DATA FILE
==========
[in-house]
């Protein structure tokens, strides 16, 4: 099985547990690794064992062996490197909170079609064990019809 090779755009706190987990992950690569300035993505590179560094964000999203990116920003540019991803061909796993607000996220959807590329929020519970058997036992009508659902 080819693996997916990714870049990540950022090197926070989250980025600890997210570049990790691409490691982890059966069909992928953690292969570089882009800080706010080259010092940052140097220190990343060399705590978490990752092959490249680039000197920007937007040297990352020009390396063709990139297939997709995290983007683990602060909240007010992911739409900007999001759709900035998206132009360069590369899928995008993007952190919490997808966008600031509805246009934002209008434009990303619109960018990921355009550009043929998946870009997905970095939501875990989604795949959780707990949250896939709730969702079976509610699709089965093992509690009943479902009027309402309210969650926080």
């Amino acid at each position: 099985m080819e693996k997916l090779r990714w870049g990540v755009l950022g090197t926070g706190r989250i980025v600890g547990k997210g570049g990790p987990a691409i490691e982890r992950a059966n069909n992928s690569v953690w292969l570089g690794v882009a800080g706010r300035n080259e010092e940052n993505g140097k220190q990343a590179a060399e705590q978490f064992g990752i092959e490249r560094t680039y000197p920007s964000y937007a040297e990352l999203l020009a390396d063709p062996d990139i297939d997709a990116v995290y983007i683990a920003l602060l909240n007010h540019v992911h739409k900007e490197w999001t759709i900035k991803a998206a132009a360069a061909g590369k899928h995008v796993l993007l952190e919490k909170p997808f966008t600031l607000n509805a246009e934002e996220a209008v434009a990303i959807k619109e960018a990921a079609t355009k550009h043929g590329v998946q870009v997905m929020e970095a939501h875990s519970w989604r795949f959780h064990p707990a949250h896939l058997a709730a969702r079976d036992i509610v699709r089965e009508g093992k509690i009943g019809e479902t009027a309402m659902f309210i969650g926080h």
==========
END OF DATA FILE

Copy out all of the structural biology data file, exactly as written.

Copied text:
[in-house]
């Protein structure tokens, strides 16, 4: 099985547990690794064992062996490197909170079609064990019809 090779755009706190987990992950690569300035993505590179560094964000999203990116920003540019991803061909796993607000996220959807590329929020519970058997036992009508659902 080819693996997916990714870049990540950022090197926070989250980025600890997210570049990790691409490691982890059966069909992928953690292969570089882009800080706010080259010092940052140097220190990343060399705590978490990752092959490249680039000197920007937007040297990352020009390396063709990139297939997709995290983007683990602060909240007010992911739409900007999001759709900035998206132009360069590369899928995008993007952190919490997808966008600031509805246009934002209008434009990303619109960018990921355009550009043929998946870009997905970095939501875990989604795949959780707990949250896939709730969702079976509610699709089965093992509690009943479902009027309402309210969650926080």
């Amino acid at each position: 099985m080819e693996k997916l090779r990714w870049g990540v755009l950022g090197t926070g706190r989250i980025v600890g547990k997210g570049g990790p987990a691409i490691e982890r992950a059966n069909n992928s690569v953690w292969l570089g690794v882009a800080g706010r300035n080259e010092e940052n993505g140097k220190q990343a590179a060399e705590q978490f064992g990752i092959e490249r560094t680039y000197p920007s964000y937007a040297e990352l999203l020009a390396d063709p062996d990139i297939d997709a990116v995290y983007i683990a920003l602060l909240n007010h540019v992911h739409k900007e490197w999001t759709i900035k991803a998206a132009a360069a061909g590369k899928h995008v796993l993007l952190e919490k909170p997808f966008t600031l607000n509805a246009e934002e996220a209008v434009a990303i959807k619109e960018a990921a079609t355009k550009h043929g590329v998946q870009v997905m929020e970095a939501h875990s519970w989604r795949f959780h064990p707990a949250h896939l058997a709730a969702r079976d036992i509610v699709r089965e009508g093992k509690i009943g019809e479902t009027a309402m659902f309210i969650g926080h």